You can also find events with donation-based or sliding-scale ticketing. The Good Shepherd Center in Fremont has some of the best experimental classical and jazz music in Seattle, and only charges a $5-$15 donation. Almost all of the shows at Columbia City’s Royal Room, which hosts everything from jazz to pop to rock ’n’ roll, are also by donation. Cornish College of the Arts and the University of Washington offer discounted tickets to their student performances of everything from dance and theater to jazz and classical. (A school representative went so far as to say that tickets for Cornish events never exceed $15.) The UW’s School of Music also performs a number of free and inexpensive on-campus shows throughout the year.
If you love dance: Ballet fans have Pacific Northwest Ballet’s The Pointe, but what about for those of us who love modern or hip-hop? According to operations manager Shirley Wong, Velocity Dance Center offers a $15 rate for patrons aged 25 and under, discounted from $25. Spectrum Dance Theater honors TeenTix and frequently runs promotions for discounted tickets on Facebook and Twitter. Spectrum also offers subsidized tuition to their classes for low-income families as part of the Gift Of Dance Scholarship program. Speaking of dance classes: If you like salsa, swing and country, several venues around town offer free or inexpensive dance nights. Conor Byrne Pub in Ballard offers an affordable Country Dance Night every Tuesday, starting at 8 p.m. with a dance lesson.
If you love theater: If you’re a major theater fan, becoming a member, donor or subscriber at your favorite theater company can be the best way to frequent and substantial discounts. But if you’re not quite ready for that commitment, several other programs can help out.
Seattle Repertory Theatre offers a student and military discount as well as rush tickets one hour before curtain, when all remaining tickets are sold at half-price. They also offer pay-what-you-can performances and partner with TodayTix, an international ticketing platform that sells reduced tickets.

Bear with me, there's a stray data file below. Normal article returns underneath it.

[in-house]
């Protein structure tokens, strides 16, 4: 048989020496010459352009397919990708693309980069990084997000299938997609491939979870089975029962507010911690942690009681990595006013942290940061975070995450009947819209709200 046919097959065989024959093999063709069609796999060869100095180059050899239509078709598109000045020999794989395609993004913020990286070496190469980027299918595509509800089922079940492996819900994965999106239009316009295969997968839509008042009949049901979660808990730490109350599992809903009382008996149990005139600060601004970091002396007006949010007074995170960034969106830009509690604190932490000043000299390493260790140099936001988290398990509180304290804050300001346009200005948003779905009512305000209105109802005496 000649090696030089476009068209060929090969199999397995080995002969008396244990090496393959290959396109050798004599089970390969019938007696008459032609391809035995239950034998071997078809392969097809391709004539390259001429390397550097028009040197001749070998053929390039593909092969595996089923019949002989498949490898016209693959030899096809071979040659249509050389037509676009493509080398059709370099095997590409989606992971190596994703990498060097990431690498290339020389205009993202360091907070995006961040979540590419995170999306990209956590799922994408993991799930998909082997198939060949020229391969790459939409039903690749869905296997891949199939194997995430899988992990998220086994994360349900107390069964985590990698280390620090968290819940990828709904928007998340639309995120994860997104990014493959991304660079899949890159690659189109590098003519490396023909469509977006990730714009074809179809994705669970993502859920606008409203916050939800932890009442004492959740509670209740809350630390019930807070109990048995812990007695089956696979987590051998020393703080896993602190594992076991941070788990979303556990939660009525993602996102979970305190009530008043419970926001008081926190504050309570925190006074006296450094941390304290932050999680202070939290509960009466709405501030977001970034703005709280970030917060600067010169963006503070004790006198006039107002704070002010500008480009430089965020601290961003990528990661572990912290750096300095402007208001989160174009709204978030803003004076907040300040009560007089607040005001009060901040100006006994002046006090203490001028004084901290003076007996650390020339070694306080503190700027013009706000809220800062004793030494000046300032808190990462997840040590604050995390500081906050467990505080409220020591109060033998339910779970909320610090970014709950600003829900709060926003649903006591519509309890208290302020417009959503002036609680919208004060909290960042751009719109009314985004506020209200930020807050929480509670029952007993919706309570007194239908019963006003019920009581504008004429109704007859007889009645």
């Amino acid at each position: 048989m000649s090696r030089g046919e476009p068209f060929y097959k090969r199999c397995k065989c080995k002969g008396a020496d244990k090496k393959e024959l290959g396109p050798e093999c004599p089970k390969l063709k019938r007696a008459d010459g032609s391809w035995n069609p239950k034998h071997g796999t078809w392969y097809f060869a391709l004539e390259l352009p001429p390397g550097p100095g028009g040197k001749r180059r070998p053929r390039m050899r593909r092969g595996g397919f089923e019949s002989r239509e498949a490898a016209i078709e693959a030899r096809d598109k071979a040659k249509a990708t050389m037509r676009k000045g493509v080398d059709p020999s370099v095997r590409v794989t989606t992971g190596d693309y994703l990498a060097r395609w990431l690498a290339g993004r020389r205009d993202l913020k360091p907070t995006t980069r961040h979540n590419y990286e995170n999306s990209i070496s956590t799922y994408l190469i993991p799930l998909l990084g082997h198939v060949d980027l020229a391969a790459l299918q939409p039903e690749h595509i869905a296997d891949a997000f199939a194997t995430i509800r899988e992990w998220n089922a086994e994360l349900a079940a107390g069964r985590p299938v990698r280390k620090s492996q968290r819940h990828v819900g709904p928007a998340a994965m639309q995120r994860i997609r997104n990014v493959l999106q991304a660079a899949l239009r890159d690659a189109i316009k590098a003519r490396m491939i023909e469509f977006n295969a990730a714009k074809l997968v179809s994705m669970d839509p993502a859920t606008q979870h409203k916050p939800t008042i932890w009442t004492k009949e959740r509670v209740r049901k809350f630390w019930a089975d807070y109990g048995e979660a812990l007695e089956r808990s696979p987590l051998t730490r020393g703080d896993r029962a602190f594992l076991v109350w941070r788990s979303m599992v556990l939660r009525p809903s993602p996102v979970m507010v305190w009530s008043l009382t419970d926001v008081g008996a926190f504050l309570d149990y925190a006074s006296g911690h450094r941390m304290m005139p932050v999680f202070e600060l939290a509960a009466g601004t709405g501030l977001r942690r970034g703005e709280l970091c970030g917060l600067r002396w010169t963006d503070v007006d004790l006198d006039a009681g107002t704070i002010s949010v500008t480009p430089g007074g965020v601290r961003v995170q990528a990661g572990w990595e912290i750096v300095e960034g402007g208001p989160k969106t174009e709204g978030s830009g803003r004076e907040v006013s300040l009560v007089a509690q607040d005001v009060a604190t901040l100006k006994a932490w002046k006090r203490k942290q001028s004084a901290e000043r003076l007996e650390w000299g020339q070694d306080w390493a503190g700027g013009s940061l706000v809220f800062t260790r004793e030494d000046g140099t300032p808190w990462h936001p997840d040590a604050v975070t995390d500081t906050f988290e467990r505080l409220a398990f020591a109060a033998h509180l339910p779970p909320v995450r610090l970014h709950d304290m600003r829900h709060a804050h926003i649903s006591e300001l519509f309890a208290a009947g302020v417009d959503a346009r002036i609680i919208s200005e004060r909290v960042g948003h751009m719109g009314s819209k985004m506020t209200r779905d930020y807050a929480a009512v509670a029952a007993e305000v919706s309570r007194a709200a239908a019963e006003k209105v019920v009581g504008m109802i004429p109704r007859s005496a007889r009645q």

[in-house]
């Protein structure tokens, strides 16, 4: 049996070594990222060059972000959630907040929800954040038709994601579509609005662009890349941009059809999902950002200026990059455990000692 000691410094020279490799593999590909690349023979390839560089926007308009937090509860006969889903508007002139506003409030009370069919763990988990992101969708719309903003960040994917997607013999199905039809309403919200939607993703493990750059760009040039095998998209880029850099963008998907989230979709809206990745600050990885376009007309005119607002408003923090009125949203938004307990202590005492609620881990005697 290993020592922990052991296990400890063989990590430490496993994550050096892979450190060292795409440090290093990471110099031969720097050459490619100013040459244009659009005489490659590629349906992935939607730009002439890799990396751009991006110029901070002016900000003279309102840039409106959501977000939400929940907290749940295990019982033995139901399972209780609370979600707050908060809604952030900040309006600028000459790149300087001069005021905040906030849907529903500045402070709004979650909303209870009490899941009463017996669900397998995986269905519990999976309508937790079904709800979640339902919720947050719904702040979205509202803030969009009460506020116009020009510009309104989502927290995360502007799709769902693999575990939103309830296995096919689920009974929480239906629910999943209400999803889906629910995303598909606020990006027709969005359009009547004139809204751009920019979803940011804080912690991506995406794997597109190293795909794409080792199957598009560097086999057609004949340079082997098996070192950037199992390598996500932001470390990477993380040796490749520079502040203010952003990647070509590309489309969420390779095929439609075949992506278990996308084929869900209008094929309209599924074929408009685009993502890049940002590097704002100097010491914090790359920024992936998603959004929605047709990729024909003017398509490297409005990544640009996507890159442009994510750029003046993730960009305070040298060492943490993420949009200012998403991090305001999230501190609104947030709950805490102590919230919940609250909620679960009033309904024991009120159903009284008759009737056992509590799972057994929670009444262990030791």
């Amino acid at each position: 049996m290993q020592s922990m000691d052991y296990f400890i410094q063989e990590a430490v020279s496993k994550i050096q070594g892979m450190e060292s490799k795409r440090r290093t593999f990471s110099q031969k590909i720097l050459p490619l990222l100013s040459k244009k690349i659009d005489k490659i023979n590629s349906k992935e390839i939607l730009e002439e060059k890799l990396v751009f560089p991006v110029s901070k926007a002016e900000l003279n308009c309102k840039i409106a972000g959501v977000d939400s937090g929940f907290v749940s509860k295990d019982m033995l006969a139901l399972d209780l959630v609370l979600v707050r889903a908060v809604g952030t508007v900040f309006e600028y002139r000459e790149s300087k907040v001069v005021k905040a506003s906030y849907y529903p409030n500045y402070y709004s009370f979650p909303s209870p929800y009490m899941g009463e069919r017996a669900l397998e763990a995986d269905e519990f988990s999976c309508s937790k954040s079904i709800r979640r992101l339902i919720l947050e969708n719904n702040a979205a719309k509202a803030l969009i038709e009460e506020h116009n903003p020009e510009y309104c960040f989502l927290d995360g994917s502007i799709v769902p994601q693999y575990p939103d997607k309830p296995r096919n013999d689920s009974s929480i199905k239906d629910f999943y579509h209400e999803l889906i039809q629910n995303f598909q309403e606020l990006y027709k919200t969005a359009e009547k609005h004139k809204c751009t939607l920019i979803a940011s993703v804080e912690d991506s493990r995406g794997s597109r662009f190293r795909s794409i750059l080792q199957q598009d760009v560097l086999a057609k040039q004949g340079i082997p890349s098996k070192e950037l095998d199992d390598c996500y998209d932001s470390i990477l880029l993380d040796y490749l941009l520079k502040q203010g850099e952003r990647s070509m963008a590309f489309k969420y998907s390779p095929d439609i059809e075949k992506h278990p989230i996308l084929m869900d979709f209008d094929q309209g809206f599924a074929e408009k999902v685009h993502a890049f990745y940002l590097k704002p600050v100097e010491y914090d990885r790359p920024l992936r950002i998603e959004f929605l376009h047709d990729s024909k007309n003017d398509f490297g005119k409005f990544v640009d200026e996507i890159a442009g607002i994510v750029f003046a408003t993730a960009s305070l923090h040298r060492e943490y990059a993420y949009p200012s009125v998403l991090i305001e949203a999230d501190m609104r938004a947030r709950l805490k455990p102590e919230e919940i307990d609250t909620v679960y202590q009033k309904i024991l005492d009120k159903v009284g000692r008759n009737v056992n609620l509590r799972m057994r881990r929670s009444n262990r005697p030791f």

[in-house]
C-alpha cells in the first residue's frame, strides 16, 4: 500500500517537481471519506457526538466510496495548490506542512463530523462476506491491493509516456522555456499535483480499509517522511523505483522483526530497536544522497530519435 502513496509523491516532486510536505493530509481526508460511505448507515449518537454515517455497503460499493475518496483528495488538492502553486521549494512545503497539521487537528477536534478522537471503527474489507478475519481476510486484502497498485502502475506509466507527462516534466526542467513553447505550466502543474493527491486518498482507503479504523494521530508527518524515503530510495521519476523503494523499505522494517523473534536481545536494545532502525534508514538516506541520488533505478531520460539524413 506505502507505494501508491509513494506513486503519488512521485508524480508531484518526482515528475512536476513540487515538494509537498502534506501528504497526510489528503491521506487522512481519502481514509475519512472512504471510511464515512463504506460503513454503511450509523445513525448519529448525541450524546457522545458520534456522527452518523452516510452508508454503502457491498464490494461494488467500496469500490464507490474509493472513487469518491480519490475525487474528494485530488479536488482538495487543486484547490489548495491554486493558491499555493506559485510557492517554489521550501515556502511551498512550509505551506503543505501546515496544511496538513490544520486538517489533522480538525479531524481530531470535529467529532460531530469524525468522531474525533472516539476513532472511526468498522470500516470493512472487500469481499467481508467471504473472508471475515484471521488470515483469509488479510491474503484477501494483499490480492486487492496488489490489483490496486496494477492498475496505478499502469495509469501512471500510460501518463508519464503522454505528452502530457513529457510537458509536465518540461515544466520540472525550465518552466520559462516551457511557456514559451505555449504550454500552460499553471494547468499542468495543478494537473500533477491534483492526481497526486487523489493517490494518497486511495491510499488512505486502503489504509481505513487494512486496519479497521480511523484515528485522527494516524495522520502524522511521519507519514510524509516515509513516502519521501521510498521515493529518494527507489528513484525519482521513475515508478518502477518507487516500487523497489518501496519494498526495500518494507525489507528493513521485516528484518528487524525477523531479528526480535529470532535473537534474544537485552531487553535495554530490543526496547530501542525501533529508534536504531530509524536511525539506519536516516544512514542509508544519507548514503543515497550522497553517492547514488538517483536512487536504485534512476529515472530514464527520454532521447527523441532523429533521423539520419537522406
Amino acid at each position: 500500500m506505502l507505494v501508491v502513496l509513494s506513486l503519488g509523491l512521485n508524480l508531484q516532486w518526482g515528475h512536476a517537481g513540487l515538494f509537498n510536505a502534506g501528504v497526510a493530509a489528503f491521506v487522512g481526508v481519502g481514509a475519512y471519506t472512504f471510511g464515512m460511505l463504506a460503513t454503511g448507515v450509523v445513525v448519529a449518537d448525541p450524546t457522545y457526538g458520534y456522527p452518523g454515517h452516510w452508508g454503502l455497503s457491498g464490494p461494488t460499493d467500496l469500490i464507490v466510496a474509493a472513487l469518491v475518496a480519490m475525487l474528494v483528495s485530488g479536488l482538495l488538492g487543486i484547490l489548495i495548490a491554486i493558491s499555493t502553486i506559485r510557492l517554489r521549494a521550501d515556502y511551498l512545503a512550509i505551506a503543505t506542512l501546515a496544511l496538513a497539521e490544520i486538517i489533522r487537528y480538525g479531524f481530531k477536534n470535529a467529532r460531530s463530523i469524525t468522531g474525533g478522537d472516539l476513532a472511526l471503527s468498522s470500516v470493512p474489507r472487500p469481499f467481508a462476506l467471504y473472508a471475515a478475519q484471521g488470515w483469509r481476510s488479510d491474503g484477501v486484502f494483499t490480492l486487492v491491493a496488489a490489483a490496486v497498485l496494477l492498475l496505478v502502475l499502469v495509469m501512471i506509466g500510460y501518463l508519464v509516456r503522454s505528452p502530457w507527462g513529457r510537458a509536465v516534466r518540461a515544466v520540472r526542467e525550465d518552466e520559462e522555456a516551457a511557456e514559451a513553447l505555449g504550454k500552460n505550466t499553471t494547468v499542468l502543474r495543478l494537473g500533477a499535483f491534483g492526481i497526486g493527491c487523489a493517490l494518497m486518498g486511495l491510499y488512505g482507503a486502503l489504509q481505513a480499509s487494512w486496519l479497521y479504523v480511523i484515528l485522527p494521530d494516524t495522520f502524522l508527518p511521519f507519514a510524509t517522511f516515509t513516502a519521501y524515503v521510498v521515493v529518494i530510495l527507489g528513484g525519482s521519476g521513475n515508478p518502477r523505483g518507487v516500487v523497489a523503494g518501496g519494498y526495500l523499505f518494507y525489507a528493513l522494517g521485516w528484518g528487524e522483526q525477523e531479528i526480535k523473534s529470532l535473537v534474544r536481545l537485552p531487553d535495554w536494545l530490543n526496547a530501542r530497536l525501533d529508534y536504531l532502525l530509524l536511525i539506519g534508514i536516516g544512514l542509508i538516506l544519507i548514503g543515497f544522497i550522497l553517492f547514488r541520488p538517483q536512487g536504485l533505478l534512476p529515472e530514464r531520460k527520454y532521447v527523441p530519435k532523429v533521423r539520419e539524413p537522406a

5th Avenue Theatre has something similar: $20 day-of-show tickets, if you arrive about an hour before the performance with a valid I.D. and there are tickets available. They also have a program for people coming to see a play more than once called “See-It-Again Tickets” at 50 percent off for return viewers in specific seating zones.
Seattle Theatre Group’s Theatre Access Program (TAP) was created to increase community engagement with the arts through ticket donations to nonprofit organizations. They also offer discounts on this season’s public performances at Global Party, DANCE This and More Music at The Moore.
Smaller theaters in town also offer discounts. The Annex Theatre on East Pike has sliding-scale admission for selected performances, and hosts an Industry Night on Mondays, when you can pick your ticket price. (Another bonus at The Annex: no ticketing fees.) The UW’s School of Drama has a pay-what-you-can night every second Wednesday during their season.
If you love opera: Opera in Seattle is more accessible than you’d think, with several ways to save money on Seattle Opera performances. Every seat in the Second Tier Side Upper of McCaw Hall is $25 unless otherwise specified, but you need to purchase your tickets in advance to lock in that price. If you’re looking at the last minute, they also offer rush tickets for seniors and students (you need to apply for a membership card beforehand).
If you’re big into opera and plan to go often, Seattle Opera offers payment plans for subscribers. A $20 down payment gets you started, and from there you can use their payment plans to help spread out the cost of opera tickets. They also offer a group rate: If you bring 10 or more people to a performance, you can save 20 percent.